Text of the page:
Episode 2: Don't forget about PhotoStory!




Welcome to Get Tech in Ed, the show that energizes your classroom instruction by introducing tested educational technology tools and sharing ways that you can begin using those tools in your classroom today.  It is a show for teachers by teachers.  There are no big budgets here.  And no magic bullets, either.  This is the show for teachers ready to take the next step in education in order to prepare students for the 21st century.

Today we are talking about a free program that Microsoft created a number of years ago and has developed to its third version.  The program is called Microsoft Photo Story 3 and it is available for Windows.  The one hang-up you may see immediately, and you should be aware of, is that you need to be running Microsoft XP or newer to install the program.  If you or your students don’t have access to  XP computers, this definitely isn’t the program for you.  However, if you have access at home, this is even something you can use to create lessons to share with students, even if they do not have PhotoStory.

This is a sharp little program for anyone interested in incorporating some element of technology into instruction, or for teachers looking for a way to dress up an assignment that has been traditionally been completed via paper and pen or live presentation to the class.  Before I tell you what this program does, let me assure you that the name can be deceiving.  As an English teacher I love this product, and it really is perfect for a lot of my needs in a language arts classroom.  But, teachers are innovators by nature, and this is a program that EVERY content area can utilize in their curriculum without much of a stretch of imagination.

So, what is Photo Story 3?  Well, it has many of the features of PowerPoint or some other slideshow based software.  PhotoStory is used to display only still digital images, and that can sound pretty limiting to a lot of people.  The reality is, though, that anything can be made into a digital image.  With the use of a digital camera, a document camera, a cell phone camera, a screen capture program, a photo editing program, or any other number of options, anything can be captured as a still digital image.  That opens the door for a lot of different subjects at the center of your photo story, and it makes it possible for teachers to find ways to adopt the program to anything they want to do.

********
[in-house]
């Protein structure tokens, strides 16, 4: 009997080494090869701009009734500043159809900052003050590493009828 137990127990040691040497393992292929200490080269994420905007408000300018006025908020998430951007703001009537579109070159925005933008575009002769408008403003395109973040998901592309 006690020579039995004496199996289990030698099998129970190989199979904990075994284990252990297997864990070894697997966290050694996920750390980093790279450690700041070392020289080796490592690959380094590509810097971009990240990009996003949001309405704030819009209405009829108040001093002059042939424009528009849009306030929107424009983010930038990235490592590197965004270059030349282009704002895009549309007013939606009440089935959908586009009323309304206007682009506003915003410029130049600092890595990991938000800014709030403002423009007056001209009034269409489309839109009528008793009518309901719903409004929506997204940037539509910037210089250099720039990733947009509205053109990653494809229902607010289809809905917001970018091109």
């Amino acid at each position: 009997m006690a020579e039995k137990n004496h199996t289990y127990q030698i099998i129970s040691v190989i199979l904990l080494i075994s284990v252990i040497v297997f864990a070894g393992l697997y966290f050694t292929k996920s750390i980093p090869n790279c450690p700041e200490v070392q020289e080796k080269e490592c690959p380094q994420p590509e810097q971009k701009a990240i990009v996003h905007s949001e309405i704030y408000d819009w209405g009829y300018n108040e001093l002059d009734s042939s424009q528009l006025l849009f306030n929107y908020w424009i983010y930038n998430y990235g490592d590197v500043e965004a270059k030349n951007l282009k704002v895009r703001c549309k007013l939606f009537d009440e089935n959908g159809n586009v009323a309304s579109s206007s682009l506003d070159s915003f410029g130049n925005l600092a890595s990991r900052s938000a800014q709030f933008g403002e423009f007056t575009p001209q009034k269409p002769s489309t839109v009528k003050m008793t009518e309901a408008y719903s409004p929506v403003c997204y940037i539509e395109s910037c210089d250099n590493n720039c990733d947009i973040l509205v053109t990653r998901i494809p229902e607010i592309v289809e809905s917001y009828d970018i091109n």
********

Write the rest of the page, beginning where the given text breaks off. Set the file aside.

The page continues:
Okay, so back to what this program does.  Well, it creates a slideshow.  But, if it did only that, then we could just use a slideshow program like PowerPoint and feel far more comfortable.  PhotoStory then allows the user to align the images in the correct order, to edit and crop images within the program , to place text over the top of images, and to add unique effects or looks to the images in the presentation.  Many listeners may be saying, “Yep, sounds like another version of PowerPoint.”  Right, well, somewhat, but let me finish.

To maintain the simplicity of using only still images while still giving the finished product a more interactive feel than a typical slideshow, PhotoStory allows creators to add motion to each of the images if desired.  That’s right.  It takes still images and it allows the users to pan and zoom across every image giving the creator more control over the focus of their project.  For those of you familiar with the term, its called the Ken Burns effect and it’s the same effect used in a lot of the documentary work you see on TV today as the producer zooms on a line in a letter or a face in a picture.  This is where PhotoStory begins to set itself apart as a superior to tool for more dynamic projects that do not require a presenter to narrate them while an audience views the work.